The Obama Administration’s ‘Insane’ Educational Reforms
By: Casey Given
“On the personal level the student, the parent, and the caring teacher all perceive that a basic promise is not being kept. More and more, young people emerge from high school ready neither for college nor for work. This predicament becomes more acute as the knowledge base continues its rapid expansion, the number of traditional jobs shrinks, and new jobs demand greater sophistication and preparation.”
If you follow education policy, you might have guessed that quote is from President Obama. After all, one of the main aims of the President’s education reforms has been for states to adopt “standards and assessments that prepare students to succeed in college and the workplace and compete in the global economy.” But while the quote describes the United States current education crisis quite well, it is not from the Obama era, but rather from three decades ago.
In 1981, the Reagan Administration commissioned a report about the quality of public schools in America from the Department of Education. The result was A Nation at Risk, a powerful publication whose bleak assessment of public education prompted a wave of federal reforms including Bill Clinton’s Goals 2000, George W. Bush’s No Child Left Behind, and Barack Obama’s Race to the Top. Ironically, all three of these laws have taken the same essential approach by requiring states to raise their academic standards. Unsurprisingly, their similar reforms have led to similar failures, as the cost of public education has increased and quality stagnated since the report’s publication in 1983.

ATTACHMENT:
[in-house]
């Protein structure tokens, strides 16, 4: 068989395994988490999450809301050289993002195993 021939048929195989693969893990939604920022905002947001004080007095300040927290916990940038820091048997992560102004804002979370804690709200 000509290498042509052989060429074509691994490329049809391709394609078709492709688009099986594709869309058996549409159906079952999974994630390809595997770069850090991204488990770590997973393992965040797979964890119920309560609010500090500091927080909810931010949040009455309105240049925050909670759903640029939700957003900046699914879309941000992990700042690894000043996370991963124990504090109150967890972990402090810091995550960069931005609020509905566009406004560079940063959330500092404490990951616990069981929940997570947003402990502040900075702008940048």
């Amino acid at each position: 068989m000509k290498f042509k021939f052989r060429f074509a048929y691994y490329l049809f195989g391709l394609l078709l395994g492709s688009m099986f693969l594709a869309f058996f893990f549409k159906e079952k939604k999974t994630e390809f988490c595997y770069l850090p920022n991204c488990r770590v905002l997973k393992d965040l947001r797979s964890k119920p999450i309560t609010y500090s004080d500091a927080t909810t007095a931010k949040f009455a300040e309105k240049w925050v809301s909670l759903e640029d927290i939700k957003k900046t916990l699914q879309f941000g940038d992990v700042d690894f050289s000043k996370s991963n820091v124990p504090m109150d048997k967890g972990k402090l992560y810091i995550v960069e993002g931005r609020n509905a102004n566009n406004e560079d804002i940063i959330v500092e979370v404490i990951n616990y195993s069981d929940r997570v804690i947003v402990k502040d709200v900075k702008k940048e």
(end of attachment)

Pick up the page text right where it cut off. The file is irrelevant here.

Unfortunately, President Obama has not caught onto this trend of failed policies. Instead, he has taken a liking to blaming No Child Left Behind as the root of America’s education woes by offering states waivers from its strict standards-based benchmarks. While the President is certainly right that the 2002 law has been ineffective in improving academic achievement, he forgets that it is only one reform in a long line of failed federal interventions in education since the publication of A Nation at Risk.
Even more tragic, the President’s alternative to No Child Left Behind takes the same approach as all the previous failures by again requiring that states raise their academic standards to receive a waiver. The same strategy applies to Race to the Top, where states are also required to raise standards to be eligible for a share of $4.35 billion in grant funding.
Even a recent study by the left-leaning Brookings Institution agrees that the Obama Administration’s repetitive education policy is bound to fail because its focus on raising state standards is historically proven to be ineffective. “The quality of state standards, as indicated by the well-known ratings from the Fordham Foundation, is not related to state achievement,” the 2012 Brown Center Report of American Education finds. Furthermore, “[t]he rigor of state standards, as measured by how high states place the cut point for students to be deemed proficient, is also unrelated to achievement.”
Albert Einstein famously defined “insanity” as “doing the same thing over and over again and expecting different results.” Given this definition, the Obama Administration’s continued focus on raising academic standards in the states is unquestionably insane. The history of federal education reform has shown that students’ academic performance cannot be improved by a bureaucrat in Washington writing white papers requiring states to do “the same thing over again” through raising their standards. If the crisis from A Nation at Risk still describes our public schools’ situation today, then clearly the federal government has been ineffective in enacting meaningful educational reform.